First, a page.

Kathryn Cramer lives in Westport, NY and Plasantville, NY. She is a too-thin blonde wearing glasses but no make-up, age 48, with a tendency to slouching. At this time of year (winter), she is usually dressed in baggy blue jeans lined with plain flannel and moth-eaten cashmere sweaters covered by an oversized fleece shirt worn like a jacket. She is most often seen wearing a hat and in the company of her two children. When she is  at home, away from view, she spends too much of her time at the computer.

She is a writer, critic, and anthologist presently co-editing the Year’s Best Fantasy and Year’s Best SF series with her husband David G. Hartwell.  Her most recent historial anthologies include The Space Opera Renaissance and The Hard SF Renaissance, both co-edited with David Hartwell. Their previous hard SF anthology was The Ascent of Wonder (1994).

She was the P. Schuyler Miller Critic Guest of Honor at Confluence 2008 in Pittsburgh, PA.

She won a World Fantasy Award for best anthology for The Architecture of Fear co-edited with Peter Pautz; she was nominated for a World Fantasy Award for her anthology, Walls of Fear. She also co-edited several anthologies of Christmas and fantasy stories with Hartwell.

She was a runner-up for the Pioneer Award for best essay on sf of the year, and is on the editorial board of The New York Review of Science Fiction, for which she has been nominated for the Hugo Award many times. John Clute has called her criticism “spiky” and “erudite.”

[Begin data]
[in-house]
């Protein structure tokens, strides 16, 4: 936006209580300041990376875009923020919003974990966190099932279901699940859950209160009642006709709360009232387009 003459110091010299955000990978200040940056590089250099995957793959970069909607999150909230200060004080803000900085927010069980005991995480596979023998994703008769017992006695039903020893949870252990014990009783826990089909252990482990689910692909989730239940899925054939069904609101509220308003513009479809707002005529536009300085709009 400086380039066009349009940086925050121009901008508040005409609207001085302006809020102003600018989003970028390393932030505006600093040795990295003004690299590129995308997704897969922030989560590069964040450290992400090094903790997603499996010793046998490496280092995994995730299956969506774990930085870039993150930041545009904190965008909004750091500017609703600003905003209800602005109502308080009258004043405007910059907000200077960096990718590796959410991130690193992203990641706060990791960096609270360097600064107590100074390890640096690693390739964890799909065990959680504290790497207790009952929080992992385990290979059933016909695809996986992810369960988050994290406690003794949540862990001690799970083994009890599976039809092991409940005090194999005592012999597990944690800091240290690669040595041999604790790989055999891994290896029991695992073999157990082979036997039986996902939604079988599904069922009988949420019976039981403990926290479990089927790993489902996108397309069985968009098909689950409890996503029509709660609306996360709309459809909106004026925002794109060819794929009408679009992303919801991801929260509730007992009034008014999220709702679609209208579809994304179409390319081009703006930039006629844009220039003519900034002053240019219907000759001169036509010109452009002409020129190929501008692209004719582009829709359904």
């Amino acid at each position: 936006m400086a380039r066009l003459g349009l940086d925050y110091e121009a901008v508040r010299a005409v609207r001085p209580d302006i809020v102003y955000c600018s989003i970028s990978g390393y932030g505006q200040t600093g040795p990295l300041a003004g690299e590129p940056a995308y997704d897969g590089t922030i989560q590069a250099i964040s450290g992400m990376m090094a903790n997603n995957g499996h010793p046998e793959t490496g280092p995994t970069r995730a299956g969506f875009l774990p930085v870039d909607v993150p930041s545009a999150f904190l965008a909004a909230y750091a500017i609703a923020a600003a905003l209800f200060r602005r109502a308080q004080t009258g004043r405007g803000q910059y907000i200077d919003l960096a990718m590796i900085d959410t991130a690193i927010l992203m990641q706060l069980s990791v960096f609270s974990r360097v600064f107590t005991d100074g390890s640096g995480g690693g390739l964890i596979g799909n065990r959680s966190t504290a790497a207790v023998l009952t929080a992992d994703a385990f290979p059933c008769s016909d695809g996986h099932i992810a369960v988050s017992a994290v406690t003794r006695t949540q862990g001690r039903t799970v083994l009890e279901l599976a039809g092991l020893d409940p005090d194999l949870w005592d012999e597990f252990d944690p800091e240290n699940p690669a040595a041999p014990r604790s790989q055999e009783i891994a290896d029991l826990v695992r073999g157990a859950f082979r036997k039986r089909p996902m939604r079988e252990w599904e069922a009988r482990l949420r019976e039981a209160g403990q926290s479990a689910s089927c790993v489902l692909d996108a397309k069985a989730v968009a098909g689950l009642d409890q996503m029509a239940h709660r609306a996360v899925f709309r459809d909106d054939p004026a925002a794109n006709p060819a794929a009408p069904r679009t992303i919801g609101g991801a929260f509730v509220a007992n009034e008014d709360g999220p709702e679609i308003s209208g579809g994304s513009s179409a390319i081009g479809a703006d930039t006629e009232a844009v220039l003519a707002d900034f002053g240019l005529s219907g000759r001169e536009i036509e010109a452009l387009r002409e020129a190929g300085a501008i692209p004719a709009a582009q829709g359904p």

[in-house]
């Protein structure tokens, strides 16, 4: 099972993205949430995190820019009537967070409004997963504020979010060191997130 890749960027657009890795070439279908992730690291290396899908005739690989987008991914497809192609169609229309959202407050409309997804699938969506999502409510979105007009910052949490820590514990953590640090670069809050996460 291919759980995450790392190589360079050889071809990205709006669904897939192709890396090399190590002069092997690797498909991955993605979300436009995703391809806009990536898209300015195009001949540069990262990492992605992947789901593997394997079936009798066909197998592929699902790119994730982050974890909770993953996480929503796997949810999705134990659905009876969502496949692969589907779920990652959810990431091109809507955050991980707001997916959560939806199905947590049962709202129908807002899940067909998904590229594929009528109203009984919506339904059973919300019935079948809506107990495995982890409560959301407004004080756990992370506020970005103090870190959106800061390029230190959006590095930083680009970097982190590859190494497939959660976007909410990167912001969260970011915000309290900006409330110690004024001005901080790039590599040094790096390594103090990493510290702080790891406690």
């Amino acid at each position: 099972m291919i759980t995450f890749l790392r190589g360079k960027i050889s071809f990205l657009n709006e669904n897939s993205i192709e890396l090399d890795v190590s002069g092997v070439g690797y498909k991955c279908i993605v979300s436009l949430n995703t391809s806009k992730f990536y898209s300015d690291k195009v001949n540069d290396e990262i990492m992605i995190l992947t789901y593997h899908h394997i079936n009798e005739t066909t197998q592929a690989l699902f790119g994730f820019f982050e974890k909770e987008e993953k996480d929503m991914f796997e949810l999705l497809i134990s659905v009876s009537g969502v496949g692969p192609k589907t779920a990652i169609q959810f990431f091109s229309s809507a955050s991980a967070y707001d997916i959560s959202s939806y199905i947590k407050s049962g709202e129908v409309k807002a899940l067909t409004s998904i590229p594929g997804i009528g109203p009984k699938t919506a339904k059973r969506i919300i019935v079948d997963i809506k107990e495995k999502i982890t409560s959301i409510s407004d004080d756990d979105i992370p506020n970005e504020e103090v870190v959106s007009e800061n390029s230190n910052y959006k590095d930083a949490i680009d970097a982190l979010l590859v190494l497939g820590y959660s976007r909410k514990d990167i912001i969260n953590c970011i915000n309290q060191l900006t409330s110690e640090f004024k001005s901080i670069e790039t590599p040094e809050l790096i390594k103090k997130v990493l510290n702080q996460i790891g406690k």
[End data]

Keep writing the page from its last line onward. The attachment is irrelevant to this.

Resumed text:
She is a consultant for L. W. Currey, Inc., an antiquarian bookseller and Wolfram Research a mathematical software company. With her husband and parents, she recently bought an apple orchard.

Paul Kincaid, The Routledge Companion to Science Fiction (2009)The main tide of the genre during this period [since 1992], however, was the revived interest in hard sf and space opera, perhaps spurred by the monumental retrospective anthologies edited by David G. Hartwell and Kathryn Cramer (The Ascent of Wonder (1994), The Hard SF Renaissance (2002), The Space Opera Renaissance (2006)). (176-177)

Patrick Nielsen Hayden, 2003 . . . it transpires that uber-anthologist and skiffy big-think maven Kathryn Cramer has made it her business to link to all of the SF fans and pros with weblogs that she can find. Kathryn herself is writing a nicely understated and provocative blog; check it out.

Cory Doctorow, BoingBoing, (2006) This is some of the most thoroughgoing blogger reporting I’ve ever seen; Cramer has delved into a story widely neglected in the professional press and has gotten astonishingly far with nothing more than a search engine, a telephone, and her own gumption.

Mark Bernstein (2006) Kathryn Cramer wound up with a tour de force exploration of investigative journalism, showing how she built graphic overviews and Tinderbox prototype trees to explore complex cases involving money laundering, retired military personnel, fictitious secret societies with offshore bank accounts, and a complex taxonomy of threats and McGuffins that reads like Edward Gorey.

Bruce Sterling, circa 1989 [Kathryn Cramer writes] things no sane human being can understand.